YouTube plays a big role in homeschooling. However, there are a few pitfalls that should have you considering whether YouTube is the best thing for your home education. Read to find out more.

The Pitfalls of Using YouTube for Homeschooling

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I read on Brandwatch.com's article “36 Fascinating YouTube Statistics for 2016”  that 3.25 billion hours of YouTube videos are watched each month. 3.25 billion hours!  And that the average viewing session lasts 40 minutes. That's a lot of YouTube, my friend.

Admittedly, YouTube is my family’s go-to when we want to learn a quick something. You know, in answer to those “How do they….?” questions. My children learn much more from watching videos than from reading a book or website, and YouTube is a one-stop shop.

But, there are a few problems with using YouTube for homeschooling.

YouTube plays a big role in homeschooling. However, there are a few pitfalls that should have you considering whether YouTube is the best thing for your home education. Read to find out more.

 

  • We need to stay focused on the task at hand when we search. YouTube can be pretty distracting. Right when they open it, my kids see the newest uploads from our subscribed channels. And the recommended videos may not be relevant and appropriate. With so many choices, we end up feeling like we need to watch multiple videos (and contribute to the 3.25 billion hours).
  • You never know what you will stumble upon as you search on YouTube. Yes, you have a little bit of a safeguard if you view in restricted mode, but there is really no way to limit what ads pop-up. You need to supervise your child's YouTube searching.
  • We need to be discerning about the source of the video. When I search by a topic, I consider whether the producer is a branded high-quality channel or just someone sitting in their bedroom. Does the channel have many subscribers? Is it a name I already know and trust (such as “Smithsonian”)? Can I tell the quality of the videos from their thumbnails? Does it seem like a source I can trust to be age appropriate?
  • We sometimes need to supplement a video with more to get “the rest of the story”. Or to find a missing step. Ever try to learn something on YouTube, only to find that the instruction wasn’t thorough enough (especially when you’re trying to learn how to do something)? You end up needing to watch multiple videos to find someone who can actually teach effectively.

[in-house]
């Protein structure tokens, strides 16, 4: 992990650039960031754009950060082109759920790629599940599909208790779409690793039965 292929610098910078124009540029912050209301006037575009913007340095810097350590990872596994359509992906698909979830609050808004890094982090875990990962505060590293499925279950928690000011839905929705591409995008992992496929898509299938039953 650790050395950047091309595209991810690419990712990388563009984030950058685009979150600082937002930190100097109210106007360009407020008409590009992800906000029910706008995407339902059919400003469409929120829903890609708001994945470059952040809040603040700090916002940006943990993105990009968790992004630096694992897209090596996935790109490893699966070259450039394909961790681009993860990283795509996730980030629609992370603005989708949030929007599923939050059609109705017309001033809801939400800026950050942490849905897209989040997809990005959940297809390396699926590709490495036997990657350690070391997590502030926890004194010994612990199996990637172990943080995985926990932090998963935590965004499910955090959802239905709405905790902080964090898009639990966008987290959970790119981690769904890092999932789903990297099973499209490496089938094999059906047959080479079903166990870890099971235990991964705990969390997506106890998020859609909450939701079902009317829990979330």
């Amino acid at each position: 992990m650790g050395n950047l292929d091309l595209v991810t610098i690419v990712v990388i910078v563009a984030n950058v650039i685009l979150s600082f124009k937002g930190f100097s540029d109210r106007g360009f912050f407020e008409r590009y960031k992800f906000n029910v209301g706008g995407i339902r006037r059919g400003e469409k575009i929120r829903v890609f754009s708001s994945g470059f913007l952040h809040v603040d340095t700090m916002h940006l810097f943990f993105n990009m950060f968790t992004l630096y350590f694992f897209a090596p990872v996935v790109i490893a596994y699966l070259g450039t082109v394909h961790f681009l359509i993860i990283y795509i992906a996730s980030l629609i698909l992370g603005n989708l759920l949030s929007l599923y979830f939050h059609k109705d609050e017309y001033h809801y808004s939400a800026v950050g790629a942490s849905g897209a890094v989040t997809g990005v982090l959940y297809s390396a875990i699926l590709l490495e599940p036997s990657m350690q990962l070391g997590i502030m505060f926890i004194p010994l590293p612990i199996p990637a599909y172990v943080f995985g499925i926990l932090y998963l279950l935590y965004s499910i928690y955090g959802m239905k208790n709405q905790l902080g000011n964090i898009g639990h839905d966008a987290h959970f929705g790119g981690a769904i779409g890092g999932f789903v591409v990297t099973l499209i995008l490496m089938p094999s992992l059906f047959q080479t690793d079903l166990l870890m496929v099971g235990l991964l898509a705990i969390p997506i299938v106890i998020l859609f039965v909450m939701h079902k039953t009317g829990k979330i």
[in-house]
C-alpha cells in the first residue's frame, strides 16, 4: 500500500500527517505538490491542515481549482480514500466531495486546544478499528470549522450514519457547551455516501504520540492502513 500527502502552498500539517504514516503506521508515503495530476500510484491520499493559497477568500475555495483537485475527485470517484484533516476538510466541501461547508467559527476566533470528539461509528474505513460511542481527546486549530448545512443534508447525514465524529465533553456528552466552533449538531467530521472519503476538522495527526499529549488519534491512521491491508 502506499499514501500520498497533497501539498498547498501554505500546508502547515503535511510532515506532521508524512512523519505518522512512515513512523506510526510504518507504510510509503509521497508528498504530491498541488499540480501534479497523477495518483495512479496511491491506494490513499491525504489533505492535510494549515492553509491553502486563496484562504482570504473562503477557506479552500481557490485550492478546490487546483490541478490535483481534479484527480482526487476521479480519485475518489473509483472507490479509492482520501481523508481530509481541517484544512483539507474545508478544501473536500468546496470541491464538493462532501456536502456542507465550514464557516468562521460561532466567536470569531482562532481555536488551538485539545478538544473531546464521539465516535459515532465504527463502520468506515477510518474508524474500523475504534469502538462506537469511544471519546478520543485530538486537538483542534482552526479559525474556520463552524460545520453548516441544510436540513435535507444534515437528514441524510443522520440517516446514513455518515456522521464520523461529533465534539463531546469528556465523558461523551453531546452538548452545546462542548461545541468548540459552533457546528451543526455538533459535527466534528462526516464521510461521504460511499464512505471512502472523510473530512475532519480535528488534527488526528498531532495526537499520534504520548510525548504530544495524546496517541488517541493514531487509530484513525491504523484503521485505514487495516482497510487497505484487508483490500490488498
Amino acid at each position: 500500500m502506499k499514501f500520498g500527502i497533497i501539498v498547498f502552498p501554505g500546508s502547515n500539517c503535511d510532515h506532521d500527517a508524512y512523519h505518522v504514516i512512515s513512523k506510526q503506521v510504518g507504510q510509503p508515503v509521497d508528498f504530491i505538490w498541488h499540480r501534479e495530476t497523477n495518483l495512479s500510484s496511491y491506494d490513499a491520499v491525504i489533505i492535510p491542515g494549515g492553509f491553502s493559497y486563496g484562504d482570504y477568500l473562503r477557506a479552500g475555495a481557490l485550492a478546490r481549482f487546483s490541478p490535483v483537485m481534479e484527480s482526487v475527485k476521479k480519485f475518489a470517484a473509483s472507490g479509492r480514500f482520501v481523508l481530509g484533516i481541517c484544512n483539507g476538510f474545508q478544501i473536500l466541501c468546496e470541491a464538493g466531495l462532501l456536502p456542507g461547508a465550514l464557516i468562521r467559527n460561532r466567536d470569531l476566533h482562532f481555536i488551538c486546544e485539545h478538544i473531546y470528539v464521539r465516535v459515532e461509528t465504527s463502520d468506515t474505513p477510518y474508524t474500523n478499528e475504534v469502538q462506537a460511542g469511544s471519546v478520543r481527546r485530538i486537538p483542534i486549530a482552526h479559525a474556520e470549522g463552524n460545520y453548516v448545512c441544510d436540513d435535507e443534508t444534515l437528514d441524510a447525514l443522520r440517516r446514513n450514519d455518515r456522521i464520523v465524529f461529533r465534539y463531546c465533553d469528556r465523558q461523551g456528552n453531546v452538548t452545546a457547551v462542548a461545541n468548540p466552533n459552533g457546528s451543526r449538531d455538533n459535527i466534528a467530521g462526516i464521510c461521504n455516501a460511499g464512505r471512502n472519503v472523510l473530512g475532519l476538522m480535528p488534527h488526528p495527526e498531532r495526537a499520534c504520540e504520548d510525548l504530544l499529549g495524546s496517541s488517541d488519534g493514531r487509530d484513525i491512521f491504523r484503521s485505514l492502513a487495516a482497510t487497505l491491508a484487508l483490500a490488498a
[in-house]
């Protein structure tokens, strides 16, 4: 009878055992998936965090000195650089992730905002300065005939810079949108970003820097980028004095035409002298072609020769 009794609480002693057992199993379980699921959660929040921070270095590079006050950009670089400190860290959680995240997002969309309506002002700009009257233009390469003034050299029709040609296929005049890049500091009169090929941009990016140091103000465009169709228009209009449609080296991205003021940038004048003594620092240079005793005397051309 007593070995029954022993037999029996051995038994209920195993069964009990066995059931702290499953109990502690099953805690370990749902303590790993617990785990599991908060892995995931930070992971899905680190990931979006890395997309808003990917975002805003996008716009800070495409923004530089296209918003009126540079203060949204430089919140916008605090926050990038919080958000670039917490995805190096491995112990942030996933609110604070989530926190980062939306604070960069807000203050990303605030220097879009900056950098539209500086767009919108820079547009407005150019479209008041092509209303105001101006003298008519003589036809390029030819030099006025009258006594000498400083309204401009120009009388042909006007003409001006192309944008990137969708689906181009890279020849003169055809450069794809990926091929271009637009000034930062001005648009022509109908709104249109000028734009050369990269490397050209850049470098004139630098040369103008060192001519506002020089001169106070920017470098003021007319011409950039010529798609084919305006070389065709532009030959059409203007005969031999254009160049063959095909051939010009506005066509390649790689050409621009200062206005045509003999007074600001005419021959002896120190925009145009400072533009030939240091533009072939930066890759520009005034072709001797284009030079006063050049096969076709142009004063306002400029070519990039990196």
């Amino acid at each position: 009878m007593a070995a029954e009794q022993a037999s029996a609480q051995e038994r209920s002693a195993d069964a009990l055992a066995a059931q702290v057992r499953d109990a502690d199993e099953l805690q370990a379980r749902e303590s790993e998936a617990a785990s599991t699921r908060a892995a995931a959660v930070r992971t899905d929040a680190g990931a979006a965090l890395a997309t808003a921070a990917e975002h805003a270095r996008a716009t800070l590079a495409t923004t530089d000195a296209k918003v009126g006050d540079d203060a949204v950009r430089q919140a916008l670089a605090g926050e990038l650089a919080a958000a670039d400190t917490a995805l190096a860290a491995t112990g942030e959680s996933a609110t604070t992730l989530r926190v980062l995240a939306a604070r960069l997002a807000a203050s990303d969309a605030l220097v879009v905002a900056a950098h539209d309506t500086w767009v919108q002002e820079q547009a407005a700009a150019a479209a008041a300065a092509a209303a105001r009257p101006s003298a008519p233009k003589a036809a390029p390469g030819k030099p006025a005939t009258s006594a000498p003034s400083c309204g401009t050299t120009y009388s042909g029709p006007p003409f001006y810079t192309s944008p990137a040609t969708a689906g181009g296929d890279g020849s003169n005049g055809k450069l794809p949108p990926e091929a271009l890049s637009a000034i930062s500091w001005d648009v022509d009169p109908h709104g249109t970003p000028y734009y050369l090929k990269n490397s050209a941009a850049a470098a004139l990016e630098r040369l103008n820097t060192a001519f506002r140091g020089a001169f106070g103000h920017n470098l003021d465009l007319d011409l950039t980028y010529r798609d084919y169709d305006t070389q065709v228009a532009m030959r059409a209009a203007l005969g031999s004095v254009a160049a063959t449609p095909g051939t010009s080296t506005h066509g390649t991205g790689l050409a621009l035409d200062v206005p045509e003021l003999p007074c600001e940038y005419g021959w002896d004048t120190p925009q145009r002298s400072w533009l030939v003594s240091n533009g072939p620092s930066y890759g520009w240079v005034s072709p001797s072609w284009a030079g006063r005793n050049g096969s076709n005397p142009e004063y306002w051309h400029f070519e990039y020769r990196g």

These YouTube pitfalls are the reason I’ve started investing in online courses for my kids.

 

Sure, YouTube works for the one-off (or two-off or even ten-off) curiosities. But when a child wants to thoroughly learn a skill or delve deeply into a topic, I’m going to find an online course for them. This is what I’ve figured out.

Advance purchase your Online Unit Studies All Access Pass on Kickstarter  

With an online course….

  • The instructor is an expert
  • The instruction is sequential and thorough
  • You (generally) have access to the instructor to ask questions

That's valuable stuff, especially when your child is learning something that you don’t know anything about.Now, if you know me, you know that we’re into interest-led, purpose-focused, hands-on learning, often emphasizing skills training over head knowledge. So, when a child wants in-depth training, taught by an expert, buying a course is worth it.   [Related: 100 Online Courses for Delight-Directed Homeschooling]

My family has taken online courses for music theory, songwriting, screenwriting, comic book coloring, social media management, botany, crimial law or more. I've got quite a few go-to websites for finding courses. Check them out and see if you can find a class for your homeschoolers. And be sure to sign up for their email lists so you're notified when they have sales.

UDEMY

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COURSERA

Coursera - Hundreds of Specializations and courses in business, computer science, data science, and more

How about you? What online courses have you used for homeschooling? 

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